“Who are you?” is never an easy question to answer.
I mean, how do I define myself beyond these fill-in-the-blank questions, beyond a selection of names, numbers and practical facts? How do I explain that who I am now is not who I was a minute ago, and yet there are parts of me still rooted in the days of childhood, the dawn of my life? There is no way to explain all the times my skin has cracked apart and the light has mended it with a golden thread. How can I say that I have been dipped into the darkness so much so that its stain remains; that I have loved as ardently as I have lost?
Who are you?
It takes a lifetime of soul-searching for some people to find out; journey upon journey through the world and through themselves. Some never do. Others still, drift in life, unaware. Yet, at times, it is quite by accident that the human essence bleeds out. In casual conversation, during middling days, boring car journeys as we experience time in the most unexceptional ways.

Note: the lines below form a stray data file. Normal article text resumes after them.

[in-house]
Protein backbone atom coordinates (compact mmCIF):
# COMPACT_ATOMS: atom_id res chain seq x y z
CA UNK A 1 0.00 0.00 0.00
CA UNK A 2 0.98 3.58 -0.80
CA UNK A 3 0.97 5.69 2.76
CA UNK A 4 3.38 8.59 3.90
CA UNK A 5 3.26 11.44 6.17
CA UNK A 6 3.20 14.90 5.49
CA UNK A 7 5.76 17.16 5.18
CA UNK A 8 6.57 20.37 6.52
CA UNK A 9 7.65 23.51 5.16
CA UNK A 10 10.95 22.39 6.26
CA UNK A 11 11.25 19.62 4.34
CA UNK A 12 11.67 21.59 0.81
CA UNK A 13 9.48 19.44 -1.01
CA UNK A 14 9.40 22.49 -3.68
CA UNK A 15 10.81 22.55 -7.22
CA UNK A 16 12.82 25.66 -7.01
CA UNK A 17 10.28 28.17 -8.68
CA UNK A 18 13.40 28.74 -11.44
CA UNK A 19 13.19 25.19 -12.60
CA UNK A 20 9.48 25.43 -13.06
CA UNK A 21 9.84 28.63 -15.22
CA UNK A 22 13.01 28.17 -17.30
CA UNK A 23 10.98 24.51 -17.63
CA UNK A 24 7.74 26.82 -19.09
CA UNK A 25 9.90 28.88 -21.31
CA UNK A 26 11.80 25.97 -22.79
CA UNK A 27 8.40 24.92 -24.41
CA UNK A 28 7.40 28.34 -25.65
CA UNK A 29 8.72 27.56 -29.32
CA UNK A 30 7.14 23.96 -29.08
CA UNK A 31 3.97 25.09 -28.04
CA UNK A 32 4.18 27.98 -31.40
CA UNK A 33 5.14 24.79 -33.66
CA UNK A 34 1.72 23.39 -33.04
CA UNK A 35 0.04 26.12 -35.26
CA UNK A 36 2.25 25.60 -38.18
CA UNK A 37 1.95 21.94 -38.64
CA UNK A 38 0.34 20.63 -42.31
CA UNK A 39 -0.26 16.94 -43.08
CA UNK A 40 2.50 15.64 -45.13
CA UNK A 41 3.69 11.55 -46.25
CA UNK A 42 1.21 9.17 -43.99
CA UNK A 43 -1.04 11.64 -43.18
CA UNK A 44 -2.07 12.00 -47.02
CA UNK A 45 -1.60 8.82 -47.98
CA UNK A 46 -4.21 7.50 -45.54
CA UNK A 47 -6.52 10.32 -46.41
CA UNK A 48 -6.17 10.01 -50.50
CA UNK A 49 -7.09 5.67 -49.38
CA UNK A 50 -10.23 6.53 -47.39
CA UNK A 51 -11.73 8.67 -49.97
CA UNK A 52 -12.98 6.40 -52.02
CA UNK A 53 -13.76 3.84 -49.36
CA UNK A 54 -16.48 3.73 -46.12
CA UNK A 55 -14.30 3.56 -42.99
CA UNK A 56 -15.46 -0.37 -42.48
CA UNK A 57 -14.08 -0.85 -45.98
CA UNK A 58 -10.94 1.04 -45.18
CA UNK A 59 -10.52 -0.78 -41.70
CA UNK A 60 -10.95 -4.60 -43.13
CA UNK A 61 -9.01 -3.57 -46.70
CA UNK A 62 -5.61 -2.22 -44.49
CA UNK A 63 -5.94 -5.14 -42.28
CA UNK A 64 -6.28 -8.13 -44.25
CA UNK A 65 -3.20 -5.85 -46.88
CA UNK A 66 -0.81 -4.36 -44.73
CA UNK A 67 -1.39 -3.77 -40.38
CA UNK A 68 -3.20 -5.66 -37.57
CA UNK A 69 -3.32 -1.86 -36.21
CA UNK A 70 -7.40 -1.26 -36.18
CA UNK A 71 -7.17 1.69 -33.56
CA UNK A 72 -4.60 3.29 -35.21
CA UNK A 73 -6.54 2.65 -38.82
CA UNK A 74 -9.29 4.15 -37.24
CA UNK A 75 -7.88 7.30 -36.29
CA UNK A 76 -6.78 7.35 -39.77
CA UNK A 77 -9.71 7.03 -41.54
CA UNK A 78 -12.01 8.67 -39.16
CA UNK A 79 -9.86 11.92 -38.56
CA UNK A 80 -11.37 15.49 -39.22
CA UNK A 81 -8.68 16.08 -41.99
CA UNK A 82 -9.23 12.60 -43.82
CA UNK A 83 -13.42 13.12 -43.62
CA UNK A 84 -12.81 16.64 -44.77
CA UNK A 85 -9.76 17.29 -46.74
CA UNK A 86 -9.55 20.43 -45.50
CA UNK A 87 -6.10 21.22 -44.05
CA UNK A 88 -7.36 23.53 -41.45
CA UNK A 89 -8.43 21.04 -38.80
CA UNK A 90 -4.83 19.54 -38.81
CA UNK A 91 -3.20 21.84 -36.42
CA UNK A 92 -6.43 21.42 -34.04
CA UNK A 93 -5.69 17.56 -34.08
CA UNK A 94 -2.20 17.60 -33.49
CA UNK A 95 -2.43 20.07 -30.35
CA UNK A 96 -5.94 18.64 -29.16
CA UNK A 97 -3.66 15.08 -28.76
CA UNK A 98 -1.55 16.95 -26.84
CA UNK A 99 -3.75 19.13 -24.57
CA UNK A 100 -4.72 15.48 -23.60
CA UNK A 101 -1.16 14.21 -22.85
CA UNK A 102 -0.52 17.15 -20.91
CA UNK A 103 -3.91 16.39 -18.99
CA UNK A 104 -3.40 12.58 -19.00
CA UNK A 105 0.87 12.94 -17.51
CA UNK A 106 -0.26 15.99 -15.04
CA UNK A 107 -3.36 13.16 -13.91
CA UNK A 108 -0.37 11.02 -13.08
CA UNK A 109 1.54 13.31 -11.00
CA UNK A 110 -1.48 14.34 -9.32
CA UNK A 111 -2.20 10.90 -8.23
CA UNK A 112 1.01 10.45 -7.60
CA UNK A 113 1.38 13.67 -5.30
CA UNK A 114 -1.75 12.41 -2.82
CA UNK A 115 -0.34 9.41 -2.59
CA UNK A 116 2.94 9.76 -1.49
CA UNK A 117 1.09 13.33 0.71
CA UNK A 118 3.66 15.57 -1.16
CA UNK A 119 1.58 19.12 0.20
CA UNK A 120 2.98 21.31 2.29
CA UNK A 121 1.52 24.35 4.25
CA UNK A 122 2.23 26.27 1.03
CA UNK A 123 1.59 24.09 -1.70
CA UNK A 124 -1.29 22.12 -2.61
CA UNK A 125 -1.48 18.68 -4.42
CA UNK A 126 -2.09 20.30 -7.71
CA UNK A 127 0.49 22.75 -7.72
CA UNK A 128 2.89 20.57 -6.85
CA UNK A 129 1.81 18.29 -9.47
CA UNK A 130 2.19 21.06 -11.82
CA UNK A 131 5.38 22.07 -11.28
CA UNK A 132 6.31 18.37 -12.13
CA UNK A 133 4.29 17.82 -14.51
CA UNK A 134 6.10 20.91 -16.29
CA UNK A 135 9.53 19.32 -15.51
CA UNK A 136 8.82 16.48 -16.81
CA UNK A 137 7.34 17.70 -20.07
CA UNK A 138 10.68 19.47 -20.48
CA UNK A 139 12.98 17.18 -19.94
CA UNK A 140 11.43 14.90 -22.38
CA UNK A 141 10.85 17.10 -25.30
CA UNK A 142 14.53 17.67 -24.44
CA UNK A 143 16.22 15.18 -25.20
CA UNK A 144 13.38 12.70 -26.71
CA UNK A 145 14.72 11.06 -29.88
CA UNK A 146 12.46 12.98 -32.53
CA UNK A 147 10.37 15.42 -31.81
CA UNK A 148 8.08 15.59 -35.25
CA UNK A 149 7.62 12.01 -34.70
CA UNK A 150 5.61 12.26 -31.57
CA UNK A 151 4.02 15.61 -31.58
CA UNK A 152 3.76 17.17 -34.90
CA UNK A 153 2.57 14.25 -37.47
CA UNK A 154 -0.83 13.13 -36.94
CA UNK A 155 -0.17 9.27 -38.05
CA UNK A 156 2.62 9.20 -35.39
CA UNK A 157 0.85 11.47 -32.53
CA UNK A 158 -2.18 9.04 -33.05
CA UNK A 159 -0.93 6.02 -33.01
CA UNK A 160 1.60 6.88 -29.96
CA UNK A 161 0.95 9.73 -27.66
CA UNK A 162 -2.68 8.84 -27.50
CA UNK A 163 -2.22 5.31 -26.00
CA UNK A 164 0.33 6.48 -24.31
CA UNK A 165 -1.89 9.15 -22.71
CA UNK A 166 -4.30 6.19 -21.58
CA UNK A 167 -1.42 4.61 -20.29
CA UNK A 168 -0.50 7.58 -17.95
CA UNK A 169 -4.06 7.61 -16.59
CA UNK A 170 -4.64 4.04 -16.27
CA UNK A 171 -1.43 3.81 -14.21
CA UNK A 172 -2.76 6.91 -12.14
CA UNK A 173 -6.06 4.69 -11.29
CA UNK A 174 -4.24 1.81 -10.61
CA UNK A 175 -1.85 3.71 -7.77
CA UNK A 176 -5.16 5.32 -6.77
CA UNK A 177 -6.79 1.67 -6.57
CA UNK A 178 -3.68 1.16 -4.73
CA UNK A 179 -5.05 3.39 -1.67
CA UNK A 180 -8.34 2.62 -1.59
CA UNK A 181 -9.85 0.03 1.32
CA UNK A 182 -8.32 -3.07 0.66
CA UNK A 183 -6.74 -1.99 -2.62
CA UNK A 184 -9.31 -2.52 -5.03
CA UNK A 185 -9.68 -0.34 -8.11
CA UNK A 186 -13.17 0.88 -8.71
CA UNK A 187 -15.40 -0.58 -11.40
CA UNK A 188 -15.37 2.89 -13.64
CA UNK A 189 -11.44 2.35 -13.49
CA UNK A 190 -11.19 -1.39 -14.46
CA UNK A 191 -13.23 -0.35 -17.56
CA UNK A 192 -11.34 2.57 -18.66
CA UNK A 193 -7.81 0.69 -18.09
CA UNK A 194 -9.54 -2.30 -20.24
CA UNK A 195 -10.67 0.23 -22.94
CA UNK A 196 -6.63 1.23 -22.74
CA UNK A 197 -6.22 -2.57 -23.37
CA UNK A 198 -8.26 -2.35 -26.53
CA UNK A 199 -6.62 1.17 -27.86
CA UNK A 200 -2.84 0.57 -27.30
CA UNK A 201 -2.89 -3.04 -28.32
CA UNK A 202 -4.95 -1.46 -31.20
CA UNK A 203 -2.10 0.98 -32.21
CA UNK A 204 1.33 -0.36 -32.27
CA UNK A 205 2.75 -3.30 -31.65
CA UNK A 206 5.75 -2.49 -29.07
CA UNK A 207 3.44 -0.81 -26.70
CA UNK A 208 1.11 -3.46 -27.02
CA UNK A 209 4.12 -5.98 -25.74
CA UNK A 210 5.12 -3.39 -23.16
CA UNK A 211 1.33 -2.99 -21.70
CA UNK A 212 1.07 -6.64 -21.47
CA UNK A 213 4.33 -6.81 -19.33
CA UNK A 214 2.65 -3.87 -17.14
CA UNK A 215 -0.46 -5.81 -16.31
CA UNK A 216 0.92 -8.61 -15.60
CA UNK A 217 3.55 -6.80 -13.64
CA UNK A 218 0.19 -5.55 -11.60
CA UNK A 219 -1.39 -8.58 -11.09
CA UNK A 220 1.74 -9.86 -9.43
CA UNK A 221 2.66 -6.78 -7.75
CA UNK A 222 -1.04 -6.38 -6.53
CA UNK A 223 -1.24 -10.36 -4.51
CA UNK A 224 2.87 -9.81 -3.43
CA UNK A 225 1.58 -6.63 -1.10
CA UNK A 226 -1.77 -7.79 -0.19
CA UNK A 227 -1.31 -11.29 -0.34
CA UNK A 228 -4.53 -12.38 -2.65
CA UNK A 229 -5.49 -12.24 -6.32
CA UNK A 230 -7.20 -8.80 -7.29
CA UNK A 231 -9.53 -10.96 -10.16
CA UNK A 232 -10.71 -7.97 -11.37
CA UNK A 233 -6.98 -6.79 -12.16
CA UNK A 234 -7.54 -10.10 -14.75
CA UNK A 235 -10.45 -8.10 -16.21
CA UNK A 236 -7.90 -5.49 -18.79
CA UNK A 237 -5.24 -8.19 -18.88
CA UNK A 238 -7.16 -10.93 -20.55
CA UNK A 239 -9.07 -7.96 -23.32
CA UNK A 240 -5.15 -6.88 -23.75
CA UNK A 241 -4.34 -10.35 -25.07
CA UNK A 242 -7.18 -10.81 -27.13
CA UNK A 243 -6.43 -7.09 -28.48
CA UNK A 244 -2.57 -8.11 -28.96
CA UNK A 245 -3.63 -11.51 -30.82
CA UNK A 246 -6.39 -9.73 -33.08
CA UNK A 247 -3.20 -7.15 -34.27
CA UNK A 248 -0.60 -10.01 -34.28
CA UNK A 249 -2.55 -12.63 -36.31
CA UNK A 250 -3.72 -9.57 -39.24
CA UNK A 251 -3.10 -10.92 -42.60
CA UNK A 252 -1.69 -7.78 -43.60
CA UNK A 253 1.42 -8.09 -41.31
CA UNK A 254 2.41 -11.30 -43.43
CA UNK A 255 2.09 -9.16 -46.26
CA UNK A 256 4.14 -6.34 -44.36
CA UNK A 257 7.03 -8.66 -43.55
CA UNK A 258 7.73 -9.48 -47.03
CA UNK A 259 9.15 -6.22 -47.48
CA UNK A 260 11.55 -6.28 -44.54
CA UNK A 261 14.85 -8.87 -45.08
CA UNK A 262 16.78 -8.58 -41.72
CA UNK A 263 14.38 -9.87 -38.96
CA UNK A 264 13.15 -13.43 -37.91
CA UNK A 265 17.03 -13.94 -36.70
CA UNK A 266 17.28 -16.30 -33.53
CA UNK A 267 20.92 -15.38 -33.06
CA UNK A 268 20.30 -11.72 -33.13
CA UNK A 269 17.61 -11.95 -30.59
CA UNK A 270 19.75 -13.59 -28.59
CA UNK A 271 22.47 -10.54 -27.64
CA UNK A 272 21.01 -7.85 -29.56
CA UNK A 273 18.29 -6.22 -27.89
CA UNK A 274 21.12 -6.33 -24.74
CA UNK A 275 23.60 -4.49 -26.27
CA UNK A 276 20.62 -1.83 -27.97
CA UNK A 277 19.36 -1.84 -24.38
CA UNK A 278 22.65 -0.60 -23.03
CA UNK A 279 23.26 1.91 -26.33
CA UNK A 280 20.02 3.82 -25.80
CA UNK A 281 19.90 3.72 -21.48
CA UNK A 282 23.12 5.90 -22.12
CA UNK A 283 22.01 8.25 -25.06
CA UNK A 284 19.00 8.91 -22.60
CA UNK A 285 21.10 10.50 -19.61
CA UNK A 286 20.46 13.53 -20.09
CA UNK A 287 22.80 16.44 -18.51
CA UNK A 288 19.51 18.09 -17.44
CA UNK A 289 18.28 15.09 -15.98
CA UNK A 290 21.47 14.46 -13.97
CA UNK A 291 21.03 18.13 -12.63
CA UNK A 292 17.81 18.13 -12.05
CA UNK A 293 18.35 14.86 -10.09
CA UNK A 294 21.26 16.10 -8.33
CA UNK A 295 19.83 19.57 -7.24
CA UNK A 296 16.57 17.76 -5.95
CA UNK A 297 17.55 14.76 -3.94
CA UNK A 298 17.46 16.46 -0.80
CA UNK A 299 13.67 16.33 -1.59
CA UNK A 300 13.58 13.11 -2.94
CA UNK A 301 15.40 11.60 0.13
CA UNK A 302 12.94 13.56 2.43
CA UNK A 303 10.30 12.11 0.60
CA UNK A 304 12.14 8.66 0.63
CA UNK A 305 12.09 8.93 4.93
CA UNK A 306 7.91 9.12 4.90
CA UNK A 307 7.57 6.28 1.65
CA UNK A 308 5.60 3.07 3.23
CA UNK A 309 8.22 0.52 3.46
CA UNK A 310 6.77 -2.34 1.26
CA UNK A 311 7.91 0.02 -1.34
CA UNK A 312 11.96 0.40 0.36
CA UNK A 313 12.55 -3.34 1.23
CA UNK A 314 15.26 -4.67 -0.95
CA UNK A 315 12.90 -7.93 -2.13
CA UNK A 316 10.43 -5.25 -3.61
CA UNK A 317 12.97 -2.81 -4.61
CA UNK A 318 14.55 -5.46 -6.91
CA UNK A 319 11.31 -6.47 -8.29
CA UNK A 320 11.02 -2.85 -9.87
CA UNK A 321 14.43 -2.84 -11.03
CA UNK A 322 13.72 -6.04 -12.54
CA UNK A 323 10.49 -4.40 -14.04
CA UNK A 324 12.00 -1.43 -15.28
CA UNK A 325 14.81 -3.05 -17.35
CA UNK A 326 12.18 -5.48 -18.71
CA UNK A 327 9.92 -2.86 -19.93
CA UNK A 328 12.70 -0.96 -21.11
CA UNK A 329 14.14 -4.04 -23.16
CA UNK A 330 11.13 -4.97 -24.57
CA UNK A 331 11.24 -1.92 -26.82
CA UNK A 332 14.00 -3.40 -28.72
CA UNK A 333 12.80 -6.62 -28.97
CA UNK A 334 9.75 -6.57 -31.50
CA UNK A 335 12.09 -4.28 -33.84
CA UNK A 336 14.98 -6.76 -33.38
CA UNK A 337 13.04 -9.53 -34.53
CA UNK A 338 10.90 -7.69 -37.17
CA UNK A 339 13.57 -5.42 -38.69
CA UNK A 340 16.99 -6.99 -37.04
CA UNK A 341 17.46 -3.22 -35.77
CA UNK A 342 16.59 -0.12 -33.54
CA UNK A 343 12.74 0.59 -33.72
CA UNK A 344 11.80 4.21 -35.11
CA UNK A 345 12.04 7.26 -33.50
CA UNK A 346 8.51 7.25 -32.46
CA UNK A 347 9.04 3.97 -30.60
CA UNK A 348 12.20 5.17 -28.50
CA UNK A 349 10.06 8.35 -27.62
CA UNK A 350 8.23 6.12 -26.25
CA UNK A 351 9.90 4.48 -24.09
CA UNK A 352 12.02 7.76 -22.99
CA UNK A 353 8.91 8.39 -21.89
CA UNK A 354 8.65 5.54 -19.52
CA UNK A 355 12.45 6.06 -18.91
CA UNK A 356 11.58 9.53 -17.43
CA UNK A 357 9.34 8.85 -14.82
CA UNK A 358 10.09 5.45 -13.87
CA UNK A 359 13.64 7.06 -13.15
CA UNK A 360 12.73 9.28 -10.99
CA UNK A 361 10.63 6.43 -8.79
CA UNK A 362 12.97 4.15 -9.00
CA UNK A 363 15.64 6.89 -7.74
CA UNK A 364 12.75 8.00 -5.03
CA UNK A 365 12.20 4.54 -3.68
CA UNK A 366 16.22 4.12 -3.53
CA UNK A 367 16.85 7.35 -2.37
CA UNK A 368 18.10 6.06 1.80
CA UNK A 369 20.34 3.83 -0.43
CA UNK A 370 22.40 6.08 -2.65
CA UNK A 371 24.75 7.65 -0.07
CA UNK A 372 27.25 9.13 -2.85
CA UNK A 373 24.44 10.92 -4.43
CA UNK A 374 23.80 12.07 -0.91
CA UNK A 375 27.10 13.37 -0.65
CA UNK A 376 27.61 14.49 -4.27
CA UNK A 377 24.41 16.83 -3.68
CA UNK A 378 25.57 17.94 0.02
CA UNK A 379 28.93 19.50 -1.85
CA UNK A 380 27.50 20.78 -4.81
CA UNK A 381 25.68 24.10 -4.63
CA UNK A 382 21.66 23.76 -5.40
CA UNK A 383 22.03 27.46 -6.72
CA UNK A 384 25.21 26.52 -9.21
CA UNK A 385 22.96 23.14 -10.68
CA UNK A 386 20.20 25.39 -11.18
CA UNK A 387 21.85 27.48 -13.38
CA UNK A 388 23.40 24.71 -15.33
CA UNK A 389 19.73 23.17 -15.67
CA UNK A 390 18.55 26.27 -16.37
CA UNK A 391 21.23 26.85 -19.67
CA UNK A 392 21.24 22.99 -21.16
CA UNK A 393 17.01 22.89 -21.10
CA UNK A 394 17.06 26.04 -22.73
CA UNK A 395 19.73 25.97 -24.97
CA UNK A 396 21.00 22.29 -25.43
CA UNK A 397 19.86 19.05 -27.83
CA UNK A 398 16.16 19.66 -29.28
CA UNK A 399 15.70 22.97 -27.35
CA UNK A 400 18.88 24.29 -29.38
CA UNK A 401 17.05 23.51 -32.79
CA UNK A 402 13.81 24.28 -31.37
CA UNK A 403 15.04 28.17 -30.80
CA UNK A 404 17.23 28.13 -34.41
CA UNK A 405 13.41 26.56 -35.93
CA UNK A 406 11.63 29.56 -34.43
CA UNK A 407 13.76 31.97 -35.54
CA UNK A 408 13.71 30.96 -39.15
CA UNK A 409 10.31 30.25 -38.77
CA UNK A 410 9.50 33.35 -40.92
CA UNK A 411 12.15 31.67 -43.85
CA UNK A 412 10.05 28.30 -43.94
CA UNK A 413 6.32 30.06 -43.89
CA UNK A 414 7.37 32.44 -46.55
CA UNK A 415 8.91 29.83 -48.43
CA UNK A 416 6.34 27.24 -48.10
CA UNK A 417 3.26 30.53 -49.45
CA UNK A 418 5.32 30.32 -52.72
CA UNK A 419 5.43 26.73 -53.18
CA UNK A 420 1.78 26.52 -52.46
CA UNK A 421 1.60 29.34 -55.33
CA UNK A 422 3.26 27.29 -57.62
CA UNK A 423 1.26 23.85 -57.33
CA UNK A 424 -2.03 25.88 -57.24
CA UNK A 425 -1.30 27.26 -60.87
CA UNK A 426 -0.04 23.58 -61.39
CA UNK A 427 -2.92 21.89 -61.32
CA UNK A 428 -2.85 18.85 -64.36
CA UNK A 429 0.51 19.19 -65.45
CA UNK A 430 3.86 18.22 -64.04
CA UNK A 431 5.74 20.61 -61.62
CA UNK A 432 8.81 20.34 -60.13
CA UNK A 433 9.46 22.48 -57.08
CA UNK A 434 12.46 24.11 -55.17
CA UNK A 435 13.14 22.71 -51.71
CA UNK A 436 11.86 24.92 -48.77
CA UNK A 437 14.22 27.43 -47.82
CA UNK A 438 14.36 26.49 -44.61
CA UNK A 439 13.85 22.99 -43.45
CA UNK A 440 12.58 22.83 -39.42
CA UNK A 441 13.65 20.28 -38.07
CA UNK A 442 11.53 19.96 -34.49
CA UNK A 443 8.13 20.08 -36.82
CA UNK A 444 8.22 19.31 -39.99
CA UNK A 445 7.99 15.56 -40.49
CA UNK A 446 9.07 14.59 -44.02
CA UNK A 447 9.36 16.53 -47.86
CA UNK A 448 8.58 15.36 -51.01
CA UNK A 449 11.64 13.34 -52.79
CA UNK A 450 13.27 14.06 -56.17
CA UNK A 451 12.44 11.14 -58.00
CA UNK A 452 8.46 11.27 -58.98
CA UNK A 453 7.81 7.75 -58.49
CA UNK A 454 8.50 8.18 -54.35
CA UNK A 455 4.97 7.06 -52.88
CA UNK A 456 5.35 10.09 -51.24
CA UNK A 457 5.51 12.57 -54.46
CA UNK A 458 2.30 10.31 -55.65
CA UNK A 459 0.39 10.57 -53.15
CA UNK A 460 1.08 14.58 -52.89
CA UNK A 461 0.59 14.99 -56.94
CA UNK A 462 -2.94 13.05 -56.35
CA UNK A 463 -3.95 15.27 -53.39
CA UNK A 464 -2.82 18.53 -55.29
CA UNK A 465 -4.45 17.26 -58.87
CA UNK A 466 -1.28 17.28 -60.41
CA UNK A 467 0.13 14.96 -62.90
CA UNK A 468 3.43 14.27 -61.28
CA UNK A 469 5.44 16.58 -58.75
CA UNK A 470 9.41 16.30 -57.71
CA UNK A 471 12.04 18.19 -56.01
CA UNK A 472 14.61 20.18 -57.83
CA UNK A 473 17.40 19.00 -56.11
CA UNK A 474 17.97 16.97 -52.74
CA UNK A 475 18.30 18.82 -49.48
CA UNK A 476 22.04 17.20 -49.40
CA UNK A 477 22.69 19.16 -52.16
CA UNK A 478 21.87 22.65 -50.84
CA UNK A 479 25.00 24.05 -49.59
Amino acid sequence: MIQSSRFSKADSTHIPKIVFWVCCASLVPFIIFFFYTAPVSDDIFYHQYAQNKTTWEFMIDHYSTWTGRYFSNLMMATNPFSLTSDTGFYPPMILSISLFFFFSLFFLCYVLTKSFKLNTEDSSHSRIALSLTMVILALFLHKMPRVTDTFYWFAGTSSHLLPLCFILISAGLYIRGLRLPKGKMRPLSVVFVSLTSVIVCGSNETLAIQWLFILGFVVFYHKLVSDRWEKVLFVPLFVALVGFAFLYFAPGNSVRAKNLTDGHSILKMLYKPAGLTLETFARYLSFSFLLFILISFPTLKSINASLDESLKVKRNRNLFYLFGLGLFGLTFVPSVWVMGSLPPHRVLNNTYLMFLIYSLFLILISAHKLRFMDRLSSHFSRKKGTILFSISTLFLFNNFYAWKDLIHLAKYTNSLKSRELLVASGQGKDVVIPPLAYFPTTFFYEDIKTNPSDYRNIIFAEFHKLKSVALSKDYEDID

It was maybe a year ago now (and yet with everything that has happened, it seems so distant…). We were strolling around a deserted mall that Sunday afternoon. You could say that I was with “the girls” although most, if not all of us would object to calling each other that. We are not that to one another. I have another group of friends who are “the girls”, who I will go on dates with to trendy cafés, with whom I can be a little daring when it pleases me. But this group and I are like childhood friends. The fact that we have grown up together, seen each other everyday for 7 formative years, creates a bond that cannot be erased. However much we may lack a natural connection, there is something underlying, a common thread of Time that ties us all together. It’s hard to forget. To let go, because in so doing, we cut ties with parts of ourselves, the ones that reside in others. So we are not “the girls” to one another — we do not carelessly hang off of each other or exchange makeup tips; but we are friends. This is a label we hang onto quite possessively, protecting it from Time, distance and changes in who we are as people. We are not the girls we used to be. We do not slot as comfortably into each other, cannot bounce off the same experiences or share the same crucial opinions anymore. The conversation doesn’t flow as smoothly and we sometimes resort to small talk to fill in the gaps. They have grown so different from the 13, 16 and even 18 year olds I once knew. But it doesn’t matter. Some part of me recognises some part of them. That is enough.